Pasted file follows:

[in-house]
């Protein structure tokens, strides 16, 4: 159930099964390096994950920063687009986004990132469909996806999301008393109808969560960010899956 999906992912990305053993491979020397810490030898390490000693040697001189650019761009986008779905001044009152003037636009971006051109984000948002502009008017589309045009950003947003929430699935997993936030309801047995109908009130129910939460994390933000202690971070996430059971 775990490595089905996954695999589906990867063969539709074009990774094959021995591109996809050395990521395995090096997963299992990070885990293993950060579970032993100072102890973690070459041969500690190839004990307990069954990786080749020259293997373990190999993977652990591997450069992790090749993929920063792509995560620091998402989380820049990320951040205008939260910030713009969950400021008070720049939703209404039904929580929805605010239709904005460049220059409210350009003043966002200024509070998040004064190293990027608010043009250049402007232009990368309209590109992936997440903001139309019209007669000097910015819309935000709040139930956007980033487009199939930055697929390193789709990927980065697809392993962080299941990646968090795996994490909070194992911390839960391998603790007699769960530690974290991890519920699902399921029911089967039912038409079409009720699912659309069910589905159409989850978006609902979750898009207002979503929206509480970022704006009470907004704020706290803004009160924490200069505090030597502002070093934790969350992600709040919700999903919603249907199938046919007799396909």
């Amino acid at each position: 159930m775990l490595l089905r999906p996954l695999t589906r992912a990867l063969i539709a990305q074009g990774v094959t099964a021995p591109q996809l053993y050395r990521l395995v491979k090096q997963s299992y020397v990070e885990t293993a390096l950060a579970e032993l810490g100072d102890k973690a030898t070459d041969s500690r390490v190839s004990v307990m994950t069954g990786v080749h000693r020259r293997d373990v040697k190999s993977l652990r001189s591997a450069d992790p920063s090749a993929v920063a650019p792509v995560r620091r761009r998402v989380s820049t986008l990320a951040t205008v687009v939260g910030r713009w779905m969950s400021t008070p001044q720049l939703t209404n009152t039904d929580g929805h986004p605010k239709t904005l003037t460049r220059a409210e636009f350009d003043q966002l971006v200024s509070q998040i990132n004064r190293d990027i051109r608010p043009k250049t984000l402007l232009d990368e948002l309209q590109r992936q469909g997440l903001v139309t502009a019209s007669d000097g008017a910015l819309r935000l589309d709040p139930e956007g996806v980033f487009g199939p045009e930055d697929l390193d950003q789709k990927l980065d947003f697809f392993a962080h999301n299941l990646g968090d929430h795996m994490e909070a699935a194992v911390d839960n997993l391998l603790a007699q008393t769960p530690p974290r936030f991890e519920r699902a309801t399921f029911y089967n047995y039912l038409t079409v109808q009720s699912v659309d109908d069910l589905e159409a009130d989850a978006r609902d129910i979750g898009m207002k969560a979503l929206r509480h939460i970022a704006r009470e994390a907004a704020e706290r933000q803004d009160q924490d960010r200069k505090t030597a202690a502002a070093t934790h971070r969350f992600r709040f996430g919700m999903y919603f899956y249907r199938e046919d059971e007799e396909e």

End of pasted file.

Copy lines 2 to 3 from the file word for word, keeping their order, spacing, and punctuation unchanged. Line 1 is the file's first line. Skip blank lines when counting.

């Protein structure tokens, strides 16, 4: 159930099964390096994950920063687009986004990132469909996806999301008393109808969560960010899956 999906992912990305053993491979020397810490030898390490000693040697001189650019761009986008779905001044009152003037636009971006051109984000948002502009008017589309045009950003947003929430699935997993936030309801047995109908009130129910939460994390933000202690971070996430059971 775990490595089905996954695999589906990867063969539709074009990774094959021995591109996809050395990521395995090096997963299992990070885990293993950060579970032993100072102890973690070459041969500690190839004990307990069954990786080749020259293997373990190999993977652990591997450069992790090749993929920063792509995560620091998402989380820049990320951040205008939260910030713009969950400021008070720049939703209404039904929580929805605010239709904005460049220059409210350009003043966002200024509070998040004064190293990027608010043009250049402007232009990368309209590109992936997440903001139309019209007669000097910015819309935000709040139930956007980033487009199939930055697929390193789709990927980065697809392993962080299941990646968090795996994490909070194992911390839960391998603790007699769960530690974290991890519920699902399921029911089967039912038409079409009720699912659309069910589905159409989850978006609902979750898009207002979503929206509480970022704006009470907004704020706290803004009160924490200069505090030597502002070093934790969350992600709040919700999903919603249907199938046919007799396909």
């Amino acid at each position: 159930m775990l490595l089905r999906p996954l695999t589906r992912a990867l063969i539709a990305q074009g990774v094959t099964a021995p591109q996809l053993y050395r990521l395995v491979k090096q997963s299992y020397v990070e885990t293993a390096l950060a579970e032993l810490g100072d102890k973690a030898t070459d041969s500690r390490v190839s004990v307990m994950t069954g990786v080749h000693r020259r293997d373990v040697k190999s993977l652990r001189s591997a450069d992790p920063s090749a993929v920063a650019p792509v995560r620091r761009r998402v989380s820049t986008l990320a951040t205008v687009v939260g910030r713009w779905m969950s400021t008070p001044q720049l939703t209404n009152t039904d929580g929805h986004p605010k239709t904005l003037t460049r220059a409210e636009f350009d003043q966002l971006v200024s509070q998040i990132n004064r190293d990027i051109r608010p043009k250049t984000l402007l232009d990368e948002l309209q590109r992936q469909g997440l903001v139309t502009a019209s007669d000097g008017a910015l819309r935000l589309d709040p139930e956007g996806v980033f487009g199939p045009e930055d697929l390193d950003q789709k990927l980065d947003f697809f392993a962080h999301n299941l990646g968090d929430h795996m994490e909070a699935a194992v911390d839960n997993l391998l603790a007699q008393t769960p530690p974290r936030f991890e519920r699902a309801t399921f029911y089967n047995y039912l038409t079409v109808q009720s699912v659309d109908d069910l589905e159409a009130d989850a978006r609902d129910i979750g898009m207002k969560a979503l929206r509480h939460i970022a704006r009470e994390a907004a704020e706290r933000q803004d009160q924490d960010r200069k505090t030597a202690a502002a070093t934790h971070r969350f992600r709040f996430g919700m999903y919603f899956y249907r199938e046919d059971e007799e396909e």